International Nonproprietary Names for Pharmaceuticals and Internet Domain Names
Sabine KOPP-KUBEL <email@example.com>
WHO has a constitutional mandate inter alia to "develop, establish and promote international standards with respect to biological, pharmaceutical and similar products."
WHO collaborates closely with national nomenclature commissions to select a single name of worldwide acceptability for each active substance that is to be marketed as a pharmaceutical. Some 7000 international nonproprietary names (INNs) have been published since 1950.
To avoid confusion, which could jeopardize the safe use of medicines by patients, nonproprietary names should not be used in Internet domain names.
WHO has a constitutional responsibility to "develop, establish and promote international standards with respect to biological, pharmaceutical and similar products" (Article 2(u) of WHO's Constitution).
This is the basis for many activities within WHO, such as International Nonproprietary Names (INNs), WHO Good Manufacturing Practices, the International Pharmacopoeia, and many others. The program was established in 1950 and some 7000 names have been published to date.
The section of the WHO specifically dealing with selection of International Nonproprietary Names for pharmaceutical substances falls under the Division of Drug Management and Policies.
Most products available on the market are nowadays advertised, promoted, and identified by a trade name. This is also true in the pharmaceutical field. In many countries trade names, also called trademarks or brand names, are used when prescribing, dispensing, selling, promoting, or buying a medicament. Trade names are usually selected by the owner of the product and registered in national trademark or patent offices. They are private property and can be used only with the consent of the owner of the trademark.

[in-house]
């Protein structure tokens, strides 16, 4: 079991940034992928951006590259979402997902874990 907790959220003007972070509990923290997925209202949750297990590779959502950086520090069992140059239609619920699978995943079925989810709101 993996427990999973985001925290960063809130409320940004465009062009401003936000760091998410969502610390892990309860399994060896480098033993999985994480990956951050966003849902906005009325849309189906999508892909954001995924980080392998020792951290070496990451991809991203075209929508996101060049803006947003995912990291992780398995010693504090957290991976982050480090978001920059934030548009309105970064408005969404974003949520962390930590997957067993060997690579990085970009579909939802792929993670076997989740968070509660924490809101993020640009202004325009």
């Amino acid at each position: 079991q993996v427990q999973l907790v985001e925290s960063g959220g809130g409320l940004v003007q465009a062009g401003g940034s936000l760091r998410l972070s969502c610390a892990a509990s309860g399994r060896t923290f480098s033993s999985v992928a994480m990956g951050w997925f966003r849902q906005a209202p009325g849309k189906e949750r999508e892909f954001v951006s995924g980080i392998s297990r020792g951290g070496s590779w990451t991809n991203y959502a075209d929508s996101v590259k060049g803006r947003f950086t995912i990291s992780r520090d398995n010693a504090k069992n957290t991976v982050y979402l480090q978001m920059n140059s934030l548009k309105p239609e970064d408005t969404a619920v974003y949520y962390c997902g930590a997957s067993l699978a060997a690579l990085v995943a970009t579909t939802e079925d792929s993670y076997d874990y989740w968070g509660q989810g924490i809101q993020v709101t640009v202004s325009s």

In most cases brand names are chosen for a finished pharmaceutical product, i.e., for one or various active drug substances in a defined dosage form and formulation. Therefore, pharmaceutical preparations containing the same active drug substance are frequently sold under different brand/trade names, not only in different countries, but even within the same country.
Fig. 1. Various trade names for one substance (example: paracetamol)
Nonproprietary names, also called generic or common names, are intended to be used as public property without restraint, i.e., nobody should own any rights on their usage. These names are usually designated by national or international nomenclature commissions.
Although both nonproprietary names and trade names may appear similar in form to an outsider, there is, in fact, a big difference. First, nonproprietary names are designations to identify the active pharmaceutical drug substance rather than the final product. Second, the selection of a nonproprietary name follows established rules so that the name itself communicates to the medical and pharmaceutical health professional the therapeutic or pharmacological group to which the active drug substance belongs.
The rapid industrial development in the beginning of this century has resulted in the development of a large number of synthetic drug substances. Before, most of the products used were of natural origin and known by simple trivial names. The introduction of synthetic substances provided the opportunity for patent protection and the use of trademarks. These short names were attractive since compounds could otherwise only be described by a systematic or chemical name. A systematic chemical name may be developed following the guidelines of international bodies, including the International Union for Pure and Applied Chemistry (IUPAC). However, these names were usually long and difficult to retain. Therefore national nomenclature bodies and the international nomenclature program were formed to develop simple generic names of public property
Fig. 2. Various common names used for one substance (example: paracetamol)
The INN program was started in 1950 when Member States passed a resolution at the World Health Assembly. It falls also under WHO's constitutional mandate of setting norms and standards for pharmaceutical products.
A procedure for the selection of recommended international nonproprietary names for pharmaceutical substances was developed together with general principles for guidance in devising INNs for pharmaceutical substances.